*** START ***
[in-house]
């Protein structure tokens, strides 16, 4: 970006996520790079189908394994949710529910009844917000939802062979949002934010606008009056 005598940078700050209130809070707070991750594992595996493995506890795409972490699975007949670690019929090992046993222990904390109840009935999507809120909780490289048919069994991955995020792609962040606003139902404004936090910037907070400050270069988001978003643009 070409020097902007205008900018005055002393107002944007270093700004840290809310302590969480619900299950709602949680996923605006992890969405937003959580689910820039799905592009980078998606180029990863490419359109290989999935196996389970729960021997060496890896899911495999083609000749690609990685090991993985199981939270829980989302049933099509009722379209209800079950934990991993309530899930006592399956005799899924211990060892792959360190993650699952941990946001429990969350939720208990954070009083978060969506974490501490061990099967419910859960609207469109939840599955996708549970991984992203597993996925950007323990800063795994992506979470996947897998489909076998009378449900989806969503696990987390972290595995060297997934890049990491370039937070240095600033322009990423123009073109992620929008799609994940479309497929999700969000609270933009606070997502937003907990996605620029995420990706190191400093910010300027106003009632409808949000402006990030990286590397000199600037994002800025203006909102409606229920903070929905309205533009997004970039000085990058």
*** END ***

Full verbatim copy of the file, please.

[in-house]
């Protein structure tokens, strides 16, 4: 970006996520790079189908394994949710529910009844917000939802062979949002934010606008009056 005598940078700050209130809070707070991750594992595996493995506890795409972490699975007949670690019929090992046993222990904390109840009935999507809120909780490289048919069994991955995020792609962040606003139902404004936090910037907070400050270069988001978003643009 070409020097902007205008900018005055002393107002944007270093700004840290809310302590969480619900299950709602949680996923605006992890969405937003959580689910820039799905592009980078998606180029990863490419359109290989999935196996389970729960021997060496890896899911495999083609000749690609990685090991993985199981939270829980989302049933099509009722379209209800079950934990991993309530899930006592399956005799899924211990060892792959360190993650699952941990946001429990969350939720208990954070009083978060969506974490501490061990099967419910859960609207469109939840599955996708549970991984992203597993996925950007323990800063795994992506979470996947897998489909076998009378449900989806969503696990987390972290595995060297997934890049990491370039937070240095600033322009990423123009073109992620929008799609994940479309497929999700969000609270933009606070997502937003907990996605620029995420990706190191400093910010300027106003009632409808949000402006990030990286590397000199600037994002800025203006909102409606229920903070929905309205533009997004970039000085990058």